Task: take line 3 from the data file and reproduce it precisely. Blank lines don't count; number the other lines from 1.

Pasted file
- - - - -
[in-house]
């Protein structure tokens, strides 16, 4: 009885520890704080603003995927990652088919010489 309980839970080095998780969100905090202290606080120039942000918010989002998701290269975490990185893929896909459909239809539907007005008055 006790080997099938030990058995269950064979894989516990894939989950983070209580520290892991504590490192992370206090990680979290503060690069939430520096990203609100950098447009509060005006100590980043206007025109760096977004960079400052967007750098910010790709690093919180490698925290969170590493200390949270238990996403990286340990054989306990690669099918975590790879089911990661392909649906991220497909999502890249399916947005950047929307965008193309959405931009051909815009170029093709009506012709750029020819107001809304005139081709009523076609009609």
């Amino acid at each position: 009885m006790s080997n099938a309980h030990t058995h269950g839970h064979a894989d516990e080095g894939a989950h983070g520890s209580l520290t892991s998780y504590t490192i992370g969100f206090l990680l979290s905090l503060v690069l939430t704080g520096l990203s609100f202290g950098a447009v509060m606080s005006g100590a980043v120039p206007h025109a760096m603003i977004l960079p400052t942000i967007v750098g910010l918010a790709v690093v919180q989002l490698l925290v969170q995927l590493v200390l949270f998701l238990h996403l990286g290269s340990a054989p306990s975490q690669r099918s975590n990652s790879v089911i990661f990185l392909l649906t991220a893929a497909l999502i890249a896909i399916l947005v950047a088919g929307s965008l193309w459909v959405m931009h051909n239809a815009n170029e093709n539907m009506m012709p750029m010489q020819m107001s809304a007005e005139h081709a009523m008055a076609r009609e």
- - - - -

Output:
């Amino acid at each position: 009885m006790s080997n099938a309980h030990t058995h269950g839970h064979a894989d516990e080095g894939a989950h983070g520890s209580l520290t892991s998780y504590t490192i992370g969100f206090l990680l979290s905090l503060v690069l939430t704080g520096l990203s609100f202290g950098a447009v509060m606080s005006g100590a980043v120039p206007h025109a760096m603003i977004l960079p400052t942000i967007v750098g910010l918010a790709v690093v919180q989002l490698l925290v969170q995927l590493v200390l949270f998701l238990h996403l990286g290269s340990a054989p306990s975490q690669r099918s975590n990652s790879v089911i990661f990185l392909l649906t991220a893929a497909l999502i890249a896909i399916l947005v950047a088919g929307s965008l193309w459909v959405m931009h051909n239809a815009n170029e093709n539907m009506m012709p750029m010489q020819m107001s809304a007005e005139h081709a009523m008055a076609r009609e």